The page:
Commerce prospered during the Mexican-American War (1846 to 1848) with increased Santa Fe, Oregon, and California trade. The California Gold Rush of 1848 brought thousands of emigrants pushing west to the Pacific coast via Westport Landing, the town of Kansas, and Westport.
In 1846, Allen B. H. McGee, a young entrepreneur who had owned a 160-acre farm just north of Westport since 1839, built a Sac and Fox Indian Agency in Westport. After three years of successful trading, he sold his interest, bought John McCoy’s mercantile store in Westport, and enlarged it. He then used the building as a hotel unofficially known as the “Catfish House” due to the chef’s specialty of fresh-fried catfish. However, after just a little more than a year, he sold his interest to Colonel John Harris for a handsome profit in 1847.
By 1848, McGee turned his interest to the outfitting business and would work with several well-known names, including California Gold Rush pioneer John Sutter, explorer and soldier John Fremont, and mountain man Robert Campbell. Allen B.H. McGee’s outfitting business flourished for over a decade until the outbreak of the Civil War. By 45, he was retired and living off his “investments.”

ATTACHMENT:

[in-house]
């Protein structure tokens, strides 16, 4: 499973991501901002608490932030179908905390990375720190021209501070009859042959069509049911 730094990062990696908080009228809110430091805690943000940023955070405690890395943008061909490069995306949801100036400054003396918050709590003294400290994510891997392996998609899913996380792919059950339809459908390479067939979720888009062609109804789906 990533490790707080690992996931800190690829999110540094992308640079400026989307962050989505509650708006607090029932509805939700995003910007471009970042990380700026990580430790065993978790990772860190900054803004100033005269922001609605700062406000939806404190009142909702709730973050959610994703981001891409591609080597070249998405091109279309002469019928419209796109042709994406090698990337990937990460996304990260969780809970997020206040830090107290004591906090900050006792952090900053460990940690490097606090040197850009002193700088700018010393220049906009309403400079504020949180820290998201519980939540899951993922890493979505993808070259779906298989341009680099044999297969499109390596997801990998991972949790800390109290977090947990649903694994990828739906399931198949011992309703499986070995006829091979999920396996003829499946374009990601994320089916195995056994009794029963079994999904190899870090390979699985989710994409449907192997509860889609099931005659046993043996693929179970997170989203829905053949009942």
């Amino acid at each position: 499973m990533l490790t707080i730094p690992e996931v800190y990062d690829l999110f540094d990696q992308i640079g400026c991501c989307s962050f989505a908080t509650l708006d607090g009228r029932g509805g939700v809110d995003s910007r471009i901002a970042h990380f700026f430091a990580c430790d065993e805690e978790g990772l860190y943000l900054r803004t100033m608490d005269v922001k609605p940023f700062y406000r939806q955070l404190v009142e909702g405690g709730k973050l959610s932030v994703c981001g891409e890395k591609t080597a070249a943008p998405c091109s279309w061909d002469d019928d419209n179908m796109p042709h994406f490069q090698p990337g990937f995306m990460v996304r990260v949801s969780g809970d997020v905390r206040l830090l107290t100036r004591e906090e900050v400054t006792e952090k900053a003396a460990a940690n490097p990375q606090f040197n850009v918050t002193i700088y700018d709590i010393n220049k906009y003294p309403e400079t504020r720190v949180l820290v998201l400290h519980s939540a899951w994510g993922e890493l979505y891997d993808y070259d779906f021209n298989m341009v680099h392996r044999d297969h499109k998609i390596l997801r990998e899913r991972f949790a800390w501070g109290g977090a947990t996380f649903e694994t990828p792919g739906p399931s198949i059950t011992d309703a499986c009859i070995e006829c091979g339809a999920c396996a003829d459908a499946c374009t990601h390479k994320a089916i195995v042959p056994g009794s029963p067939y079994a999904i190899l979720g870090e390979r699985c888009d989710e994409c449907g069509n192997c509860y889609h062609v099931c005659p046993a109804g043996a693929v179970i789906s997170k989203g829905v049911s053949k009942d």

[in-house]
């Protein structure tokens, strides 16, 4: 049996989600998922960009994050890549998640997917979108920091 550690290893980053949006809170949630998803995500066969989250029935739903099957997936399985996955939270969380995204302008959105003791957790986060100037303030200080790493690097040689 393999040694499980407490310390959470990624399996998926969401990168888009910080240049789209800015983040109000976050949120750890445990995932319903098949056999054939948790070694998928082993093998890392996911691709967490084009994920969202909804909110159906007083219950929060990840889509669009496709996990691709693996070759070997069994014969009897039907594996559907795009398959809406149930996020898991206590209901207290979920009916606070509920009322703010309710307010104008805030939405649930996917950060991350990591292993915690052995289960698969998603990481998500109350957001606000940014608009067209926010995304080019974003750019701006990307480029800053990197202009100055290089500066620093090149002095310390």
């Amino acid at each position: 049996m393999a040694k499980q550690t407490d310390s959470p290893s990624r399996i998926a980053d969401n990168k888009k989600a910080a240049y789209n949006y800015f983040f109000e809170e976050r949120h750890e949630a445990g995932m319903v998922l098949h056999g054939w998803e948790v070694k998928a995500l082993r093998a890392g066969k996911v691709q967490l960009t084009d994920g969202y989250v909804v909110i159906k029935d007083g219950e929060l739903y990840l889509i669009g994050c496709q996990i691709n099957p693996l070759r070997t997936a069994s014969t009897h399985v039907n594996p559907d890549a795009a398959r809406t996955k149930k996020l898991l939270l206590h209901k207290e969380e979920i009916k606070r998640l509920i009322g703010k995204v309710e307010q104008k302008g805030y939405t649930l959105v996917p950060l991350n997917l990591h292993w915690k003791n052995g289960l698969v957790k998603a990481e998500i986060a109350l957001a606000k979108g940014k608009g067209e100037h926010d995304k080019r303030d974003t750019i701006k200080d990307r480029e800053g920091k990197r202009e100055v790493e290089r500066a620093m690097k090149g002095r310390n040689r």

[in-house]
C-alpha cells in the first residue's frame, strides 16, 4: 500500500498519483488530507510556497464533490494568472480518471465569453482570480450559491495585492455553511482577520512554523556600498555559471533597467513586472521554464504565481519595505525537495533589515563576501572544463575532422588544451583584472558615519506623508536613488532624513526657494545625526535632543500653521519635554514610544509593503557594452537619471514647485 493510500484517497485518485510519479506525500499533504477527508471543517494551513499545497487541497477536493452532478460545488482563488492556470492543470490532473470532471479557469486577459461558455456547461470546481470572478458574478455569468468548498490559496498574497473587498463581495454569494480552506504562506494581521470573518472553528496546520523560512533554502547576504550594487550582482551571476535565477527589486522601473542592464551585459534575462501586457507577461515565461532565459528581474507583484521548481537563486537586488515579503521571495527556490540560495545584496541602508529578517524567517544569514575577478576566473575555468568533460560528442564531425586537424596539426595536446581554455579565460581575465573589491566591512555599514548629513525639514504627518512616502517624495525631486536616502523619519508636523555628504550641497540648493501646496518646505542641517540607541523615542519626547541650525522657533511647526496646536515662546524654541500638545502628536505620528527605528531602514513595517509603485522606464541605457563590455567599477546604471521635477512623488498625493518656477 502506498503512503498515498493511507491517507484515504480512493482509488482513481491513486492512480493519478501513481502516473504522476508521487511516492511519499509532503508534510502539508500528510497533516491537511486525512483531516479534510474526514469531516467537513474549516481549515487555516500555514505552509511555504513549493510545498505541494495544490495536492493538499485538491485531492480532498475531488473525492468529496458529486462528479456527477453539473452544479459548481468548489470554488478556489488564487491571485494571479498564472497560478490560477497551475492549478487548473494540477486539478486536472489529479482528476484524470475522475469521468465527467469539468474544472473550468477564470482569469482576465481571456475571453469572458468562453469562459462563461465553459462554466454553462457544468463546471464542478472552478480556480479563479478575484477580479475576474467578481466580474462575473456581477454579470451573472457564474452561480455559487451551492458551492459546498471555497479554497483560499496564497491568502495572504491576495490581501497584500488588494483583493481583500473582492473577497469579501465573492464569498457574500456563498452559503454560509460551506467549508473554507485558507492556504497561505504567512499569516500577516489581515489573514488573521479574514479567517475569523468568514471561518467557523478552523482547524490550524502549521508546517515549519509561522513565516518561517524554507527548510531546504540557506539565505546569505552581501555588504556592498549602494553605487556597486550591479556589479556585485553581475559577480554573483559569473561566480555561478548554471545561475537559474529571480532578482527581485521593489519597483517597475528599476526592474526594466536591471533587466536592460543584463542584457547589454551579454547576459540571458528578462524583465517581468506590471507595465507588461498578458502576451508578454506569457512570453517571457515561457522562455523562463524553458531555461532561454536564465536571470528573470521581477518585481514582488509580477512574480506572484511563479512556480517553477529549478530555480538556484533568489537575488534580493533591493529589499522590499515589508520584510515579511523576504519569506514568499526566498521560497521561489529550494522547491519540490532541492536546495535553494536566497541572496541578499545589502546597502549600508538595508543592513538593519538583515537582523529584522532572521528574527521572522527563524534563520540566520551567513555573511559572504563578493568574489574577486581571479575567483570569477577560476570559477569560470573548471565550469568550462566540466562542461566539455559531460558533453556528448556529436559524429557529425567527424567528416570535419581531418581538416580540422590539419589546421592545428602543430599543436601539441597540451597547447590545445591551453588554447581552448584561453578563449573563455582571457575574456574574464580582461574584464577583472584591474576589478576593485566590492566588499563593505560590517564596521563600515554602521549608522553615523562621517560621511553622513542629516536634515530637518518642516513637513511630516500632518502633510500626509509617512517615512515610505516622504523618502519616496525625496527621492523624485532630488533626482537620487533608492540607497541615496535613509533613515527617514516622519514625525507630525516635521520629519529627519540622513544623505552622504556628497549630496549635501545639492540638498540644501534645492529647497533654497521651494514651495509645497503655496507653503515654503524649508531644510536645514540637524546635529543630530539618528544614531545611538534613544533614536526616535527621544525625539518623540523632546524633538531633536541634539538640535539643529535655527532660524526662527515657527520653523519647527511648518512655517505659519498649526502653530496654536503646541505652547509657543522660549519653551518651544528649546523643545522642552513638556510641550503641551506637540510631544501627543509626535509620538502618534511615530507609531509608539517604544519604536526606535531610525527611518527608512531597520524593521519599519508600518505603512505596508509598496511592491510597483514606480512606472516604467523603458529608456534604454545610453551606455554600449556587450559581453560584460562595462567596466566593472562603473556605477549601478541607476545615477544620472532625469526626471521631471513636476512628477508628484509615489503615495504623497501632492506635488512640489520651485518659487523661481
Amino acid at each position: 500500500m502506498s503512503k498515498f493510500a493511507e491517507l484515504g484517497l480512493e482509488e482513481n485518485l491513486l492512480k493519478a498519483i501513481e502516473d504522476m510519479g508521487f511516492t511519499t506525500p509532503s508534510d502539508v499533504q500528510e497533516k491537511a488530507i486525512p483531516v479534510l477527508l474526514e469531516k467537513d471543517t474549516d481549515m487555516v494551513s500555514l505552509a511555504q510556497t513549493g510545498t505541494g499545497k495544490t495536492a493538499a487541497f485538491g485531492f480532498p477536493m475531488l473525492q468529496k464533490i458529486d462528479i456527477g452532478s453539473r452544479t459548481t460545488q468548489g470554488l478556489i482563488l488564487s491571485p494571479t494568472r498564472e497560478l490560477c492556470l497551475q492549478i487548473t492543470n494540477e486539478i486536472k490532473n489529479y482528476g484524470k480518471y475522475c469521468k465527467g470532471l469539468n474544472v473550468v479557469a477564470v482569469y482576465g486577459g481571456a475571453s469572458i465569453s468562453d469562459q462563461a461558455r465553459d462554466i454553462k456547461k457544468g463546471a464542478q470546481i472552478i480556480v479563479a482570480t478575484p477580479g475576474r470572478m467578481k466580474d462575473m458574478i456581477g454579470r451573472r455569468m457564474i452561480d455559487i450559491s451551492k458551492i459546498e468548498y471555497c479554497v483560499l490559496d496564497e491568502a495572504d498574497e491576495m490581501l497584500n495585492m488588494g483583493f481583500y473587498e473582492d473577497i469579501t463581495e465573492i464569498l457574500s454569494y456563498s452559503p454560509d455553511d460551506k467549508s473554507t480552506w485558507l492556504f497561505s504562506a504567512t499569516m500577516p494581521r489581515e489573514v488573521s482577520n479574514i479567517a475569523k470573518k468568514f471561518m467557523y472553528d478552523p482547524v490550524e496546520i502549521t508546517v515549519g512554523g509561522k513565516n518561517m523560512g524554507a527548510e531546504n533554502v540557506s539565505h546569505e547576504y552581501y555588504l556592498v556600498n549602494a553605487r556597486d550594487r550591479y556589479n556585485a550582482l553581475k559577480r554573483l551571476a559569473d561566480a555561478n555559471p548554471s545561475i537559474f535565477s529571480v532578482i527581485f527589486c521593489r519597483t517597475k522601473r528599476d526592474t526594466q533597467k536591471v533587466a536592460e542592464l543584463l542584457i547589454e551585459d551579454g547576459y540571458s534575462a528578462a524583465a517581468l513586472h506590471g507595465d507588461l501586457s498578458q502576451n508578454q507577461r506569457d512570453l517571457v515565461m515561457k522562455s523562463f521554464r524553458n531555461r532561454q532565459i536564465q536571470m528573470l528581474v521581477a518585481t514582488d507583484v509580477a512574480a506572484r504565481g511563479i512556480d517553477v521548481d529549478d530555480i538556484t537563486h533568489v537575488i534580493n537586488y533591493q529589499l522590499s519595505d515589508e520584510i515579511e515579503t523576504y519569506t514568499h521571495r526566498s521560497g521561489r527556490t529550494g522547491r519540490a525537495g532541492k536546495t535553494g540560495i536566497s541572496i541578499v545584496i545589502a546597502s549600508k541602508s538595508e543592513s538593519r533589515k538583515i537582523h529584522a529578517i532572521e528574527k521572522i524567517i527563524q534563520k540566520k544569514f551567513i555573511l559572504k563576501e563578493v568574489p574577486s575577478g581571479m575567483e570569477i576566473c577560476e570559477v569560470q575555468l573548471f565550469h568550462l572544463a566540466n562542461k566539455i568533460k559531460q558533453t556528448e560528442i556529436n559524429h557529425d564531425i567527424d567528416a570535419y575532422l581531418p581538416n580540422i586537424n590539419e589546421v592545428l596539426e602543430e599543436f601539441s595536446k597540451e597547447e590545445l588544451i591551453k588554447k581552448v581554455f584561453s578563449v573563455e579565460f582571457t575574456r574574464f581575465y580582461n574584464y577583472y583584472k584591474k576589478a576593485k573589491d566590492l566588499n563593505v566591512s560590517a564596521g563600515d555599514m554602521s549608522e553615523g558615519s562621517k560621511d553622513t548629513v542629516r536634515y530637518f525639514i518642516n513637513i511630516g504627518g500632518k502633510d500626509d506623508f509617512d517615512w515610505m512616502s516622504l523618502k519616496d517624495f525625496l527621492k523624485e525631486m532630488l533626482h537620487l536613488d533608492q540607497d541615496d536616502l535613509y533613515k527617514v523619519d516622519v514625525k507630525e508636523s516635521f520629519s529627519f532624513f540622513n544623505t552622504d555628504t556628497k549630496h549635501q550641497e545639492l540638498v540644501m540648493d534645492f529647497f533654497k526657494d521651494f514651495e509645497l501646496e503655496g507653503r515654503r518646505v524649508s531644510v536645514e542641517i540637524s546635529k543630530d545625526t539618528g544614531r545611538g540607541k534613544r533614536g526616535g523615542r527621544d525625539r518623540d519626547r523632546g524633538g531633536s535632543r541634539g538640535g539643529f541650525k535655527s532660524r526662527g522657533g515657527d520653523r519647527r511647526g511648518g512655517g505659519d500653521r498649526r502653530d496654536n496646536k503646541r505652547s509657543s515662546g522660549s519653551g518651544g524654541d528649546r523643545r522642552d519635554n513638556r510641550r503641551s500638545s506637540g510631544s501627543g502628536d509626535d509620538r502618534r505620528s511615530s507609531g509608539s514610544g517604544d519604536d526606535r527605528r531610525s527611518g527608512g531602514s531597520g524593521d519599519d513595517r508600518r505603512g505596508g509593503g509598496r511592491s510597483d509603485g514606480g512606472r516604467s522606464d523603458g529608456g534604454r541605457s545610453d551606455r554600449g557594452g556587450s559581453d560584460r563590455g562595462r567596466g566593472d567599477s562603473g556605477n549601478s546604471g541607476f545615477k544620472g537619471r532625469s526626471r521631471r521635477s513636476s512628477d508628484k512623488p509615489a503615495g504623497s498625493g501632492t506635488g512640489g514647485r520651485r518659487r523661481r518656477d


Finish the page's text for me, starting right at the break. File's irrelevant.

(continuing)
An estimated 10,000 immigrants bought outfits in Westport in 1849 and 1850. Companies from all parts of the country came to Westport to organize caravans for journeys across the plains. At that time, Westport was a market for cattle, mules, horses, harnesses, tents, saddles, and all other equipment needed for travel.
Various outfitting establishments lined Westport Avenue from east of Broadway to Mill Street. Similar stores and shops were situated on Pennsylvania Avenue from 40th to 43rd Streets. Gold and silver bullion could be seen piled on the streets of Westport, being re-consigned and re-shipped at this point, and money was plentiful. During these times, Westport was dotted with tents and wagons and appeared as a great army camp.